The whole gang in the restaurant at Gayway. Gayway was a family affair when Dad was away Mom ran it all. Sometimes Dad’s parents who had a cabin in Beulah for years would give a helping hand along with Dad’s brother Doyle and Grandma’s brother Uncle Bud. Gayway had a restaurant, a small gift shop, a pool room with two tables, and a very large dance hall. In total the property was about 5 acres which held lots of cars sometimes and lots of horses at other times. A very busy time even when Dad was away. The family: Mom, Pat, Kitty, me and Dad. Good, exciting and busy times!

Often after we closed up Gayway at night Dad would say to us all “Let’s go see some deer", so we would drive up the highway past the Pueblo Mountain Park on what we called “the New road" and we’d always see deer. Sometimes in the night, it would be snowing it was magical and yes even then we usually saw deer.

Dad did lots of things with the Pueblo Army Depot and one day when he was there for an appearance they told him of a female antelope that had been killed leaving a baby. Dad brought her home and she became our pet named ‘Tinkerbell'. We always had lots of dogs (Buttons, Spot) and lots of cats and for awhile we even had a pet skunk (though he was mean and would hiss), but Tinkerbell was so special, she would just wander around with us. I was so little at the time, when I stood next to her, I’d put my arm out and it just barely went over her back. She’d just stand there. Here Pat feeds Tinkerbell in front of Gayway.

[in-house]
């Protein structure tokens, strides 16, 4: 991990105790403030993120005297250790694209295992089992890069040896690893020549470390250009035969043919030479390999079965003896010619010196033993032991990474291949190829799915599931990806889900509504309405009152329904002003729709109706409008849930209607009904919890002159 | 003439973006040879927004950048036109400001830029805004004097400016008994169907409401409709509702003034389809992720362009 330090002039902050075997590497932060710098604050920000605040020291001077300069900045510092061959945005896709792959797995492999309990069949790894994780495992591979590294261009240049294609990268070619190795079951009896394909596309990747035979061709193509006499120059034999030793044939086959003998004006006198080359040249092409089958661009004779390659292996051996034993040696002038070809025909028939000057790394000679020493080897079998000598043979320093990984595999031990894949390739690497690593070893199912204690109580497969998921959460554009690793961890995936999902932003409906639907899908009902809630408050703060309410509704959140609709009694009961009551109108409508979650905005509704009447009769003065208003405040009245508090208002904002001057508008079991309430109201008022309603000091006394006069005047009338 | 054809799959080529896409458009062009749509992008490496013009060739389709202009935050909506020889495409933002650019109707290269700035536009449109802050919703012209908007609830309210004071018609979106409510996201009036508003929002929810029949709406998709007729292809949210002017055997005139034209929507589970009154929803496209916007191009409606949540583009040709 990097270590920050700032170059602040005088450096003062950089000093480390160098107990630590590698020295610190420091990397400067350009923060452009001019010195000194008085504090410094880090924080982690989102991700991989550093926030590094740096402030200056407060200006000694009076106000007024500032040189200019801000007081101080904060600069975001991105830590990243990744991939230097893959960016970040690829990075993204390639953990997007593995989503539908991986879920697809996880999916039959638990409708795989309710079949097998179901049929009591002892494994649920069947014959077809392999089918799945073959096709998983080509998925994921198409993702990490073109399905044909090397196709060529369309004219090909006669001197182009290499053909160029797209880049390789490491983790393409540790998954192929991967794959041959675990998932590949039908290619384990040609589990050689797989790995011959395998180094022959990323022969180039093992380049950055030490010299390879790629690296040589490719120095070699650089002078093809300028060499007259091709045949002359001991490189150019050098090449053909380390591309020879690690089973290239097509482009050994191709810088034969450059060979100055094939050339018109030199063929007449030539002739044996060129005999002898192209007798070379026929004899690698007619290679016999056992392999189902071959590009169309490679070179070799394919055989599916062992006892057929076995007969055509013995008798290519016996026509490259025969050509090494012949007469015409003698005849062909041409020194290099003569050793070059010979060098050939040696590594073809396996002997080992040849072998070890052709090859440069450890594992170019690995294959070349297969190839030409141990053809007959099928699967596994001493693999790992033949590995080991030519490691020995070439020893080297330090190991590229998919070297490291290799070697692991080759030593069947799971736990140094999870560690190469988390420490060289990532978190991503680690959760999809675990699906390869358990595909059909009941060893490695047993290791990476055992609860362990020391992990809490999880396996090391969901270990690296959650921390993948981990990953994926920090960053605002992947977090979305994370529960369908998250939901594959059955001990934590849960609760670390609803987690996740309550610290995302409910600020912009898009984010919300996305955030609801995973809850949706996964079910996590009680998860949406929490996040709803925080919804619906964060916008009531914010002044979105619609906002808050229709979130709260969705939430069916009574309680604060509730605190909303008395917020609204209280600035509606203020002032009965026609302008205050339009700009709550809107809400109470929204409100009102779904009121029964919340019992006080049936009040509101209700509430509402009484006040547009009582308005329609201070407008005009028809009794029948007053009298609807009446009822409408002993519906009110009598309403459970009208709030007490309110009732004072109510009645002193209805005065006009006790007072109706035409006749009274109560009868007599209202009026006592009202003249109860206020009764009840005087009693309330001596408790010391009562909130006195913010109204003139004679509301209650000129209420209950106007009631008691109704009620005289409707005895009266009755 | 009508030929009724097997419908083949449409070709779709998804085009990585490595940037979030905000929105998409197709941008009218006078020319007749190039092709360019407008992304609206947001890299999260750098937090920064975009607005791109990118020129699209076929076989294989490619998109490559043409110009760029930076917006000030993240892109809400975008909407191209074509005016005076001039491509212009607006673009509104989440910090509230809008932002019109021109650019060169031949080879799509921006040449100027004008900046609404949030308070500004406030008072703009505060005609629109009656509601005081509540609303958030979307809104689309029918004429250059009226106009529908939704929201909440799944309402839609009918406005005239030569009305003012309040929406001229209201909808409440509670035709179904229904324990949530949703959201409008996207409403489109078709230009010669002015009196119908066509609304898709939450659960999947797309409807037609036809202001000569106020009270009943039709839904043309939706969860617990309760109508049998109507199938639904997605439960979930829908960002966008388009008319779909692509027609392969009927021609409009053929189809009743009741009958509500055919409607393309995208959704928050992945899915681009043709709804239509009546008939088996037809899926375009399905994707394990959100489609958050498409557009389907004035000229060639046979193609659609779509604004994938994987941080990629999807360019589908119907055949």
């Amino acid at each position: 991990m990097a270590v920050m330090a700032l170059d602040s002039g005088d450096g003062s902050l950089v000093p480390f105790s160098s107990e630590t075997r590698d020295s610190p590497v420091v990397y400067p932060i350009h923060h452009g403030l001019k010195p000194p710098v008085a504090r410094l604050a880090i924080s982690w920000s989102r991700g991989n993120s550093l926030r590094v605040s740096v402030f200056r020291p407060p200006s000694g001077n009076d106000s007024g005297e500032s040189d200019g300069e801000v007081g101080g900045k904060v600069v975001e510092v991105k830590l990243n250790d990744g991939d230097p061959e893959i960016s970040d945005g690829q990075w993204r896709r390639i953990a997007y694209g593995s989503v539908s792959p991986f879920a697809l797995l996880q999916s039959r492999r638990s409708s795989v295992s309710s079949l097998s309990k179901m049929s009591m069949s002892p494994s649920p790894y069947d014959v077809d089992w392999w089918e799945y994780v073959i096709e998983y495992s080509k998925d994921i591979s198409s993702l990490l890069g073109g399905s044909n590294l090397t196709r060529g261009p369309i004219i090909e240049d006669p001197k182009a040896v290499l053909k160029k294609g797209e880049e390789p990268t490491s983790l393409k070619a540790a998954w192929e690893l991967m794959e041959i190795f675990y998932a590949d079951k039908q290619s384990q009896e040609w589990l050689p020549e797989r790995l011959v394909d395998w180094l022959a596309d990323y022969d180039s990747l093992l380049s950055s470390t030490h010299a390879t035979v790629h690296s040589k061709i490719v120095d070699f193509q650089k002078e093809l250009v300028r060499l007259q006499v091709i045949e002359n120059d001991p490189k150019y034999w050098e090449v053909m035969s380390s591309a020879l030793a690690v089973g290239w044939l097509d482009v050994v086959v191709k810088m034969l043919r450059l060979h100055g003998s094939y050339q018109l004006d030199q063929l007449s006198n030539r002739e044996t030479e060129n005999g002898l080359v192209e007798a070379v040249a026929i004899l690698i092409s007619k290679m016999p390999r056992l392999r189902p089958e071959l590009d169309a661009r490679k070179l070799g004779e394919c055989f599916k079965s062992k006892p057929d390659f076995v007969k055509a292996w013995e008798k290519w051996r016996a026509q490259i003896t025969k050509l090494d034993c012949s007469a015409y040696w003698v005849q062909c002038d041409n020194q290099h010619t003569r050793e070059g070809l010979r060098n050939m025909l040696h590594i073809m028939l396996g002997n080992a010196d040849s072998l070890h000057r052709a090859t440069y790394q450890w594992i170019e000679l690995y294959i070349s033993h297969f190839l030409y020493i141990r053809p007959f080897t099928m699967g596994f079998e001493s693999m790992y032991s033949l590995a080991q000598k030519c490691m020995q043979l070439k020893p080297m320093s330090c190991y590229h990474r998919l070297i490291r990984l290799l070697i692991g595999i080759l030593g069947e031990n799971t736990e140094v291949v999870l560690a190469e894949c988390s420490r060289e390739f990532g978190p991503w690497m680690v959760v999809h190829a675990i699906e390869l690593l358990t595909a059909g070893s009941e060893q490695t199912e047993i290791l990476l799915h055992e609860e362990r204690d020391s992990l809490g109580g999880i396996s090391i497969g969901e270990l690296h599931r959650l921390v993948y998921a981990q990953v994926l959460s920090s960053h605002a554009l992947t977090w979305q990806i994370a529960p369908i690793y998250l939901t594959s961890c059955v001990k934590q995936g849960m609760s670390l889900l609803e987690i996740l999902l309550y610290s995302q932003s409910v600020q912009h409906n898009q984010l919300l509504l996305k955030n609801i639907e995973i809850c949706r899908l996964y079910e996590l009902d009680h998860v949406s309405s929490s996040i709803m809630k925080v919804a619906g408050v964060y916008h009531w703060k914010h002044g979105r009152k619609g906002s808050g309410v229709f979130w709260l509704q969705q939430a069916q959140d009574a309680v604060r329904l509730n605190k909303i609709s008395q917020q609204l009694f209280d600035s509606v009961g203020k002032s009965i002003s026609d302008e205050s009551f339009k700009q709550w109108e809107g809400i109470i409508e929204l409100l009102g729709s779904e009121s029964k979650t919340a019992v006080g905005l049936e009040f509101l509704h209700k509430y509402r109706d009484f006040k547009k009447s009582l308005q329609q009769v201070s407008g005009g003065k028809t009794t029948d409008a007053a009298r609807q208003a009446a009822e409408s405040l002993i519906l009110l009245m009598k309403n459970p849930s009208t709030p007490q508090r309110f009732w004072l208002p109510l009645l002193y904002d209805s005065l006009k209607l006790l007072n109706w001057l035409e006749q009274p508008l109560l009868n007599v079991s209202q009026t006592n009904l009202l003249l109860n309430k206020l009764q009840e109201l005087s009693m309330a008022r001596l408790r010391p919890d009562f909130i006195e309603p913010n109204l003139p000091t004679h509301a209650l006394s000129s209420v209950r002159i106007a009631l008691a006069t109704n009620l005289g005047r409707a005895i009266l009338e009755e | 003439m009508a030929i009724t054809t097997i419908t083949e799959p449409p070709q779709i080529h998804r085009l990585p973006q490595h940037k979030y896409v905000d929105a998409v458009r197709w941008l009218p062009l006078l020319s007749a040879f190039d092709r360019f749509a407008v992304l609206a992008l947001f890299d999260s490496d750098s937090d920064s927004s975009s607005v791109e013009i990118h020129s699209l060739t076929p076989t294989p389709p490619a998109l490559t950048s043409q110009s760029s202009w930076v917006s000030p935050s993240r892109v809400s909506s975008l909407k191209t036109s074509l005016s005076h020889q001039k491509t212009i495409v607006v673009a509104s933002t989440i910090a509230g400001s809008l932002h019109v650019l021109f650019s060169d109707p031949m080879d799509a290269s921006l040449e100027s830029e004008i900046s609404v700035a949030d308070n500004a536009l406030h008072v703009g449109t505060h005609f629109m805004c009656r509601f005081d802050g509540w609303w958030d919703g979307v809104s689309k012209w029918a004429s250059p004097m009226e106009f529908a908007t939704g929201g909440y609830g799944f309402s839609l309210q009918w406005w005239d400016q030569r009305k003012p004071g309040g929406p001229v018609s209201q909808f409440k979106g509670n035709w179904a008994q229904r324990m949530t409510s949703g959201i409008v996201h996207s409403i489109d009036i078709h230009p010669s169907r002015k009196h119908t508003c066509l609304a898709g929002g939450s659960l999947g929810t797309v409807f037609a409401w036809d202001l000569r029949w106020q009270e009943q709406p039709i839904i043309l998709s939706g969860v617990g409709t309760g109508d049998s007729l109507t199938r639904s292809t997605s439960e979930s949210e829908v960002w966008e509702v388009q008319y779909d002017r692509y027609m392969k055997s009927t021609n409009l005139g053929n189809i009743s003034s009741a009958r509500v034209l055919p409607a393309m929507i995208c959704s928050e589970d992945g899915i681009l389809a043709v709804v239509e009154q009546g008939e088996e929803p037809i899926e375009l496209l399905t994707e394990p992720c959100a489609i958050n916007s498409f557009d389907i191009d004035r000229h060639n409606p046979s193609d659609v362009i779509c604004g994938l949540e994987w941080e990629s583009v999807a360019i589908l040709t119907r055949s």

Tinkerbell thought she was a dog, she would stick close to our dog Buttons. Pat remembers that when Buttons would lay down under one of the beds, Tinkerbell would lay near him with her long legs sticking out. She was such a sweet animal, very domesticated, she was family too.